Mono 1.1.14 Release
This is the first beta towards the release of Mono 1.2.
Mono was branched at version 1.1.13 to become the stable version of Mono that is distributed by Novell on its enterprise products. That series of releases are only getting bug fixes.
Before each release we run all of the regression tests on Mono, so we consider this release usable for deployment, but there will continue to be changes in various areas.
This release is mostly a bug-fix release, there are very few new developments.
What is new in Mono 1.1.14
Sending the QUIT signal to a running Mono process will produce a stack trace of each thread. This is a long requested feature to assist folks debugging multi-threaded applications (Zoltan).
Paolo upgraded our Garbage Collection engine to the latest publicly available version from Hans Boehm.
This version also contains many changes to allow for moving and compacting Garbage Collectors.
MONO_SHARED_HOSTNAME can now be set to to a name for a file in the ~/.wapi directory. This is used by applications which might change the hostname.
Large file uploads are now supported. It is now possible to specify in the <httpRuntime> section a value for the requestLengthDiskThreshold. The default is 256k. Any POST data larger than this will be stored on disk instead of in memory. This is a feature found on ASP.NET 2.x that Mono exposes on both ASP.NET 1.0 and 2.0.
This allows people to do large posts of files without consuming large amounts of memory (Gonzalo).
Chris Toshok fixed Master Pages, nested pages should work now. System.Configuration.
Atsushi tuned the XML stack significantly using XMLMark, some graphs of the progress are available here.
The runtime will no longer produce g_assertions with invalid metadata, or invalid code, instead it will raise an exception (Paolo Molaro).
Jim Pubrick contributed a large test suite for CIL verification based on the ECMA spec.
The runtime now has a –wapi command line option to control the contents of the ~/.wapi directory. –wapi=hps will show the currently active handles and –wapi=semdel will delete the semaphores used by Mono. These tools used to be part of a development install of Mono, but they have now been made available to everyone.
Alejandro Serrano contributed an implementation of System.Query to Mono.
Atsushi updated System.Xml.XLinq to use the new System.Query code.
Support for third party languages like IronPython and Boo has improved in this release. Users of those languages are strongly encouraged to upgrade to this release.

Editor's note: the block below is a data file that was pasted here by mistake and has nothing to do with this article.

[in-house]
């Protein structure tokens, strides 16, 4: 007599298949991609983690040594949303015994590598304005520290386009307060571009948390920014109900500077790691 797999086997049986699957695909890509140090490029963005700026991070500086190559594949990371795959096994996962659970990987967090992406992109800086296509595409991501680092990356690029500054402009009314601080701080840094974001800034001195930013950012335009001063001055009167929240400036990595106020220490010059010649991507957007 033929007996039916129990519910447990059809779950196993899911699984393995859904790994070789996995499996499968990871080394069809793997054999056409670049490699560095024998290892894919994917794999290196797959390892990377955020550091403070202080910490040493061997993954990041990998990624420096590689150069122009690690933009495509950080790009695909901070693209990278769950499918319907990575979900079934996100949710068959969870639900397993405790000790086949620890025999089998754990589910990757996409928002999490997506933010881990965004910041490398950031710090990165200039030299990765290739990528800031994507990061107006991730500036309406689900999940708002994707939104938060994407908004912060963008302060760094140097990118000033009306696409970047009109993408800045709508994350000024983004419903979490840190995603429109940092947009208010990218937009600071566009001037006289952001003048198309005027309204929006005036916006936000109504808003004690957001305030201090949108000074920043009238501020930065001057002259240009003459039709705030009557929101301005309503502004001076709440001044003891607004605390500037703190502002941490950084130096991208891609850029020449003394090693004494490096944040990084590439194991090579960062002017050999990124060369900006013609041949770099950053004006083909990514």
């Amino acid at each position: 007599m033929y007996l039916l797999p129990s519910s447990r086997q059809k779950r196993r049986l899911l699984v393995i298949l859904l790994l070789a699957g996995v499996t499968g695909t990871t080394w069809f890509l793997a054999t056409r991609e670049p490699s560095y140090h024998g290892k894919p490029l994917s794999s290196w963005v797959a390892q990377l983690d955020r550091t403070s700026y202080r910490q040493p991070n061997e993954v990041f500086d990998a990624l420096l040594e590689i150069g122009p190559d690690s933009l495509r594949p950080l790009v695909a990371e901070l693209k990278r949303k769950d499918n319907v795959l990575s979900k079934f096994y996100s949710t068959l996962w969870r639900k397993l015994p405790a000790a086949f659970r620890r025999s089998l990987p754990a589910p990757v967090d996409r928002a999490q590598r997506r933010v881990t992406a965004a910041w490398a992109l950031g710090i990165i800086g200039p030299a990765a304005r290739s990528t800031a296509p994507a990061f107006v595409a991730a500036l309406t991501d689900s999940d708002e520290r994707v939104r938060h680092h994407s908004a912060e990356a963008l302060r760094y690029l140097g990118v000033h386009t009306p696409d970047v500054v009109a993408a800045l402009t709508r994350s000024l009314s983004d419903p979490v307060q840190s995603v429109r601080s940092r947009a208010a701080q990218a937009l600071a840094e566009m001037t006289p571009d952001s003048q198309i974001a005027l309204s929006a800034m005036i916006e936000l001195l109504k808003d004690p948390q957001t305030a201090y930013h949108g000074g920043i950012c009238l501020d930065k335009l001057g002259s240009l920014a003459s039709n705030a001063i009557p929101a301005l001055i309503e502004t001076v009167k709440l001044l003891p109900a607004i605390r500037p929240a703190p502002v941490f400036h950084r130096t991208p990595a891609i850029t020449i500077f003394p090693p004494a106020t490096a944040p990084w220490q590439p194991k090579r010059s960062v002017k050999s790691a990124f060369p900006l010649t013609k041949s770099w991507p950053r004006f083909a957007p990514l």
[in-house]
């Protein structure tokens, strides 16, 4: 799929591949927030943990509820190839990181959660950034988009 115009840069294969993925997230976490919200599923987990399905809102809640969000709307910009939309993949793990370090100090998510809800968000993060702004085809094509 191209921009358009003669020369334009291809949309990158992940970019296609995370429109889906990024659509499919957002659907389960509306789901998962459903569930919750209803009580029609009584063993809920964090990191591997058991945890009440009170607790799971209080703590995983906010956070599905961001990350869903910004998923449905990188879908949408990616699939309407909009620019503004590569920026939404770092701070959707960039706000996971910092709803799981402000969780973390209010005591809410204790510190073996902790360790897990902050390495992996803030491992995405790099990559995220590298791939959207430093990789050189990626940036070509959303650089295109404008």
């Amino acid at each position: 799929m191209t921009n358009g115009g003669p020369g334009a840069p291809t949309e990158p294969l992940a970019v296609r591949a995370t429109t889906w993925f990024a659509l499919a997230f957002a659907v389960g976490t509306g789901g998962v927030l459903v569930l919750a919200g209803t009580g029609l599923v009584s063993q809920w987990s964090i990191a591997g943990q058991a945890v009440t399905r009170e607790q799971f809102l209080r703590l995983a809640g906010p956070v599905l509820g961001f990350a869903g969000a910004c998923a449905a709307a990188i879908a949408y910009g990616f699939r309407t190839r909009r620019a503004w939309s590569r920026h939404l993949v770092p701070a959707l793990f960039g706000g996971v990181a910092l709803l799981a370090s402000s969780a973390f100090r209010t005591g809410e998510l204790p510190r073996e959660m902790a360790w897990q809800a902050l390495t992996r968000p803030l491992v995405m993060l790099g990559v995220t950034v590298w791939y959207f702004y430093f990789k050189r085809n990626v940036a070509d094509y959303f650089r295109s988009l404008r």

Added support for abbreviated handshakes, which will reuse a previous security parameters, to re-establish a secure connection (Sebastien).
Fixed some possible deadlocks while negotiating (Gonzalo and Sebastien).
Sebastien has upgraded libgdiplus in various fronts:
Region operations: Added GdipCombineRegionPath function to allow using binary operations (union, intersection, complement, exclude and xor) on non-rectangular regions;
Added GdipFlattenPath function (to convert curves into lines);
Added support for region serialization (i.e. GdipGetRegionData, GdipGetRegionDataSize and GdipCreateRegionRgnData functions);
Better, but still not perfect, clipping support;
TextureBrush is now working again;
Mono now supports OSX on Intel boxes.
Geoff and Paolo completed the port of Mono to OSX on x86 processors.
Ankit and Hari also worked on a basic implementation of System.Transactions. The implementation uses a Lightweight Transaction Manager (LTM) allowing multiple volatile and/or a single durable resource manager.
The assembler and disassembler have been upgraded to support generics and they are now able to roundtrip all of our 2.0 assemblies with generics (Ankit and Hari).
Massimiliano’s work on the tree mover, an optimization used to reduce the number of temporaries has been incorporated.
The tree mover allowed us to activate a number of optimizations on. The new default optimizations now include inlining, dead code elimination, copy propagation and constant propagation.
For the release we did identify two small regressions related to inlining, so the code is not enabled by default as it regresses code that depends on GetCallingAssembly.
Significant RELAX NG improvements. There are a handful of bugfixes and performance improvements. Before those changes it is practically impossible to validate large XML documents. Now it can validate 5 megabytes of OpenDocument specification document within a few seconds (on Pentium M 1.1GHz box), Atsushi.
A tiny utility “mono-xmltool” is added. It supports validation for XML Schema, DTD, RELAX NG and NVDL, as well as pretty printing and XSL transformation.
This tool is just a frontend for the various XML validation classes in Mono.
I18N: Bruno Haible tried several tests on mono’s Encoding support and it resulted in a bunch of bugfixes.
Also large amount of 2.0 profile support and optimization were done.
Installing Mono 1.1.14
You can then setup your PATH to include /devel/bin to access the Mono 1.1. Alternatively you can replace your Mono installation with 1.1.14
Source Code and Binary Packages:
Source code and pre-compiled packages for SUSE, SLES, Fedora Core 3, 4, RHEL, MacOS and Windows in a variety of platforms available from our web site from the download section.
Quick source code installation:
If we have no packages for your platform, installing from source code is very simple.
tar xzf mono-1.1.14.tar.gz cd mono-1.1.14 ./configure make make install
Then compile libgdiplus:
tar xzf libgdiplus-1.1.14.tar.gz cd libgdiplus-1.1.14 ./configure make make install
Contributors to Mono 1.1.12 and Mono 1.1.14
A partial list of contributors to this release:
Hubert Fongarnand and Robert Jordan deserve special mention for their bug reports and the bug fixing they provided during this and past release cycles.